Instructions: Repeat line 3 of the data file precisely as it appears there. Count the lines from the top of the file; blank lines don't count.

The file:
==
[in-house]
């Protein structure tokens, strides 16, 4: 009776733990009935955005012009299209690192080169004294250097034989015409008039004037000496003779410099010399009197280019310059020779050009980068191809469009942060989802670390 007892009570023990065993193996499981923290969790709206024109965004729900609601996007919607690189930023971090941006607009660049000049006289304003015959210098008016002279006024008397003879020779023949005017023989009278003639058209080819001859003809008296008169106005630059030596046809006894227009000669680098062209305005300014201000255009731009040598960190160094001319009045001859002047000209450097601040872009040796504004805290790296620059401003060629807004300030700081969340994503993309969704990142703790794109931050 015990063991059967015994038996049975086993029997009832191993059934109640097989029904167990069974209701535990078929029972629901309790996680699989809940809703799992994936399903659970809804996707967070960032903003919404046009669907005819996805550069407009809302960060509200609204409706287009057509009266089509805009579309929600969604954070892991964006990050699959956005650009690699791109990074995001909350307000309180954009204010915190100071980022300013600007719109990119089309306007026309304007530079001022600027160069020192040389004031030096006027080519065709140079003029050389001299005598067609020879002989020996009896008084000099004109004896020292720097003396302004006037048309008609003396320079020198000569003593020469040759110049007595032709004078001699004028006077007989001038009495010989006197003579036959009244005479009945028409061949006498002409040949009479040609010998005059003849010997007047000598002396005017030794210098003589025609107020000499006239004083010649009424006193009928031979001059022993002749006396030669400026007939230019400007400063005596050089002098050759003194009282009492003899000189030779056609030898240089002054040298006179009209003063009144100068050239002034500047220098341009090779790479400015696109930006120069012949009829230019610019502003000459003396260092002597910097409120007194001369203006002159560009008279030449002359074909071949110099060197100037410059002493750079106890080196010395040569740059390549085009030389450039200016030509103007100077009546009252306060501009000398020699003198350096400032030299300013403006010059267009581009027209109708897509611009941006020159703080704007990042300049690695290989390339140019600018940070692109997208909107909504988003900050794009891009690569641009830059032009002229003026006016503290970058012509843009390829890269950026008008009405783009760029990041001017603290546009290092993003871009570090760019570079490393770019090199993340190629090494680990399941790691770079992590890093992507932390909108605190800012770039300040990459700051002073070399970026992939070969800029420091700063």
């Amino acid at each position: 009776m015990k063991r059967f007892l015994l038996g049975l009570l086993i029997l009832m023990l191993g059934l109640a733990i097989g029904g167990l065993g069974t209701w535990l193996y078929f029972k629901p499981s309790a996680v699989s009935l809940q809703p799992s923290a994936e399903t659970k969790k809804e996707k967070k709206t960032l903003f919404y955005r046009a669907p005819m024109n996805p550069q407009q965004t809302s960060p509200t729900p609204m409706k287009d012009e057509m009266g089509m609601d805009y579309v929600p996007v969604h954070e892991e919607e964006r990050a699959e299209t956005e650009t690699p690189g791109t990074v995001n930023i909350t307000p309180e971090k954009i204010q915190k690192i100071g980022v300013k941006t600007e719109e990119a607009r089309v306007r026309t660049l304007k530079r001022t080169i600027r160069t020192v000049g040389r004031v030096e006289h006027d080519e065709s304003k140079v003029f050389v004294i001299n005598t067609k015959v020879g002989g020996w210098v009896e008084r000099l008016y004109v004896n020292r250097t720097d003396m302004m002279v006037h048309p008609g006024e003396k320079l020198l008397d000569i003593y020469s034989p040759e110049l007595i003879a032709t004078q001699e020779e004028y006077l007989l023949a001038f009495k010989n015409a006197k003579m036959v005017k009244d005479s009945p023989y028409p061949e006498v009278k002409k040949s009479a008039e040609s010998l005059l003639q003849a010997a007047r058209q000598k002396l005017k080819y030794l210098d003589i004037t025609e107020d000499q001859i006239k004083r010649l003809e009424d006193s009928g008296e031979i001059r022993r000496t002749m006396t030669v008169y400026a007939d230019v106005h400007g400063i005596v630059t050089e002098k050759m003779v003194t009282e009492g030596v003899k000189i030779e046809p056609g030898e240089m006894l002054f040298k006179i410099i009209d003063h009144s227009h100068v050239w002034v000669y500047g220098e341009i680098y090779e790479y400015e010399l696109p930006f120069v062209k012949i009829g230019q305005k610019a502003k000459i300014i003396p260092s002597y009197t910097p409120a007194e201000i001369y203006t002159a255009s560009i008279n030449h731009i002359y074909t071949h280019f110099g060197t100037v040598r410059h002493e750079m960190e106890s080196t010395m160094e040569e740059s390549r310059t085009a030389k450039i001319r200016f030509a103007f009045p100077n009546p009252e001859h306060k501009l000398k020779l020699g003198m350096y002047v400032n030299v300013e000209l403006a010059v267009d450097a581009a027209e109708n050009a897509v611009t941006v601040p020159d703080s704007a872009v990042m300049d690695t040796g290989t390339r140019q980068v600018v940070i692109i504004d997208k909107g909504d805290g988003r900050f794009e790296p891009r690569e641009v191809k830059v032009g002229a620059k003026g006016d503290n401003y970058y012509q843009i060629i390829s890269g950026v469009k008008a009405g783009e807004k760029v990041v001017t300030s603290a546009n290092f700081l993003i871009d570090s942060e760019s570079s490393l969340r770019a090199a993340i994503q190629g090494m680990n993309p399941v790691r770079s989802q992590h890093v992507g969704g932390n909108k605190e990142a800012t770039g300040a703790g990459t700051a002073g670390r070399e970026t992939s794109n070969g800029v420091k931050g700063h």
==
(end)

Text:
């Amino acid at each position: 009776m015990k063991r059967f007892l015994l038996g049975l009570l086993i029997l009832m023990l191993g059934l109640a733990i097989g029904g167990l065993g069974t209701w535990l193996y078929f029972k629901p499981s309790a996680v699989s009935l809940q809703p799992s923290a994936e399903t659970k969790k809804e996707k967070k709206t960032l903003f919404y955005r046009a669907p005819m024109n996805p550069q407009q965004t809302s960060p509200t729900p609204m409706k287009d012009e057509m009266g089509m609601d805009y579309v929600p996007v969604h954070e892991e919607e964006r990050a699959e299209t956005e650009t690699p690189g791109t990074v995001n930023i909350t307000p309180e971090k954009i204010q915190k690192i100071g980022v300013k941006t600007e719109e990119a607009r089309v306007r026309t660049l304007k530079r001022t080169i600027r160069t020192v000049g040389r004031v030096e006289h006027d080519e065709s304003k140079v003029f050389v004294i001299n005598t067609k015959v020879g002989g020996w210098v009896e008084r000099l008016y004109v004896n020292r250097t720097d003396m302004m002279v006037h048309p008609g006024e003396k320079l020198l008397d000569i003593y020469s034989p040759e110049l007595i003879a032709t004078q001699e020779e004028y006077l007989l023949a001038f009495k010989n015409a006197k003579m036959v005017k009244d005479s009945p023989y028409p061949e006498v009278k002409k040949s009479a008039e040609s010998l005059l003639q003849a010997a007047r058209q000598k002396l005017k080819y030794l210098d003589i004037t025609e107020d000499q001859i006239k004083r010649l003809e009424d006193s009928g008296e031979i001059r022993r000496t002749m006396t030669v008169y400026a007939d230019v106005h400007g400063i005596v630059t050089e002098k050759m003779v003194t009282e009492g030596v003899k000189i030779e046809p056609g030898e240089m006894l002054f040298k006179i410099i009209d003063h009144s227009h100068v050239w002034v000669y500047g220098e341009i680098y090779e790479y400015e010399l696109p930006f120069v062209k012949i009829g230019q305005k610019a502003k000459i300014i003396p260092s002597y009197t910097p409120a007194e201000i001369y203006t002159a255009s560009i008279n030449h731009i002359y074909t071949h280019f110099g060197t100037v040598r410059h002493e750079m960190e106890s080196t010395m160094e040569e740059s390549r310059t085009a030389k450039i001319r200016f030509a103007f009045p100077n009546p009252e001859h306060k501009l000398k020779l020699g003198m350096y002047v400032n030299v300013e000209l403006a010059v267009d450097a581009a027209e109708n050009a897509v611009t941006v601040p020159d703080s704007a872009v990042m300049d690695t040796g290989t390339r140019q980068v600018v940070i692109i504004d997208k909107g909504d805290g988003r900050f794009e790296p891009r690569e641009v191809k830059v032009g002229a620059k003026g006016d503290n401003y970058y012509q843009i060629i390829s890269g950026v469009k008008a009405g783009e807004k760029v990041v001017t300030s603290a546009n290092f700081l993003i871009d570090s942060e760019s570079s490393l969340r770019a090199a993340i994503q190629g090494m680990n993309p399941v790691r770079s989802q992590h890093v992507g969704g932390n909108k605190e990142a800012t770039g300040a703790g990459t700051a002073g670390r070399e970026t992939s794109n070969g800029v420091k931050g700063h």